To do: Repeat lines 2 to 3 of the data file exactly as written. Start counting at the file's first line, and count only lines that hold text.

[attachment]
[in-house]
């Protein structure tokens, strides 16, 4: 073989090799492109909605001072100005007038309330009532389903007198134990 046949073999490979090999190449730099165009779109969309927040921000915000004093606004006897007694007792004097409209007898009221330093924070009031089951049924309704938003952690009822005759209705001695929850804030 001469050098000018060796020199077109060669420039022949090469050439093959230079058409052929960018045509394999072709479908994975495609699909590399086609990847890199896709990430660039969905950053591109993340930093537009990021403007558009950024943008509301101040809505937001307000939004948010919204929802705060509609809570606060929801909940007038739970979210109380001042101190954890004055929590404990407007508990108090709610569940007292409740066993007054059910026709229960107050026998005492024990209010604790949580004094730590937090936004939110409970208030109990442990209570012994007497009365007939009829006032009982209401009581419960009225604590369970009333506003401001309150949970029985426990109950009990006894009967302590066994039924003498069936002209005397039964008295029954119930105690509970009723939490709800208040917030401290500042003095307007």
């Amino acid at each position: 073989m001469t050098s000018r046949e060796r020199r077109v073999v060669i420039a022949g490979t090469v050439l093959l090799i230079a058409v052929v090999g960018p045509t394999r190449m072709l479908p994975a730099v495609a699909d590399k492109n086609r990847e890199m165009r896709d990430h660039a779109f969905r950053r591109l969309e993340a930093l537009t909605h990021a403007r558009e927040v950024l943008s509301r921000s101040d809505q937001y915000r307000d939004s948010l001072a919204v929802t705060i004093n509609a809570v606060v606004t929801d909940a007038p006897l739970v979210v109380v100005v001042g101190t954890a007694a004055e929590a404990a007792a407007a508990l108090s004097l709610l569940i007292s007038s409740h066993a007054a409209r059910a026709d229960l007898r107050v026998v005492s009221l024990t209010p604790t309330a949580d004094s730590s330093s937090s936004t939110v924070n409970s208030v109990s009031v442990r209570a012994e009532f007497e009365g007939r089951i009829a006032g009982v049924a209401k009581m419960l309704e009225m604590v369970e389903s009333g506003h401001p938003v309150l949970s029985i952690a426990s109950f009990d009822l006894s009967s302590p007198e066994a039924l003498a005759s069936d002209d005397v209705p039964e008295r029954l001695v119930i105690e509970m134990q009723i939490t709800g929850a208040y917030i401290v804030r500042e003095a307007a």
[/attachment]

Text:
């Protein structure tokens, strides 16, 4: 073989090799492109909605001072100005007038309330009532389903007198134990 046949073999490979090999190449730099165009779109969309927040921000915000004093606004006897007694007792004097409209007898009221330093924070009031089951049924309704938003952690009822005759209705001695929850804030 001469050098000018060796020199077109060669420039022949090469050439093959230079058409052929960018045509394999072709479908994975495609699909590399086609990847890199896709990430660039969905950053591109993340930093537009990021403007558009950024943008509301101040809505937001307000939004948010919204929802705060509609809570606060929801909940007038739970979210109380001042101190954890004055929590404990407007508990108090709610569940007292409740066993007054059910026709229960107050026998005492024990209010604790949580004094730590937090936004939110409970208030109990442990209570012994007497009365007939009829006032009982209401009581419960009225604590369970009333506003401001309150949970029985426990109950009990006894009967302590066994039924003498069936002209005397039964008295029954119930105690509970009723939490709800208040917030401290500042003095307007």
């Amino acid at each position: 073989m001469t050098s000018r046949e060796r020199r077109v073999v060669i420039a022949g490979t090469v050439l093959l090799i230079a058409v052929v090999g960018p045509t394999r190449m072709l479908p994975a730099v495609a699909d590399k492109n086609r990847e890199m165009r896709d990430h660039a779109f969905r950053r591109l969309e993340a930093l537009t909605h990021a403007r558009e927040v950024l943008s509301r921000s101040d809505q937001y915000r307000d939004s948010l001072a919204v929802t705060i004093n509609a809570v606060v606004t929801d909940a007038p006897l739970v979210v109380v100005v001042g101190t954890a007694a004055e929590a404990a007792a407007a508990l108090s004097l709610l569940i007292s007038s409740h066993a007054a409209r059910a026709d229960l007898r107050v026998v005492s009221l024990t209010p604790t309330a949580d004094s730590s330093s937090s936004t939110v924070n409970s208030v109990s009031v442990r209570a012994e009532f007497e009365g007939r089951i009829a006032g009982v049924a209401k009581m419960l309704e009225m604590v369970e389903s009333g506003h401001p938003v309150l949970s029985i952690a426990s109950f009990d009822l006894s009967s302590p007198e066994a039924l003498a005759s069936d002209d005397v209705p039964e008295r029954l001695v119930i105690e509970m134990q009723i939490t709800g929850a208040y917030i401290v804030r500042e003095a307007a």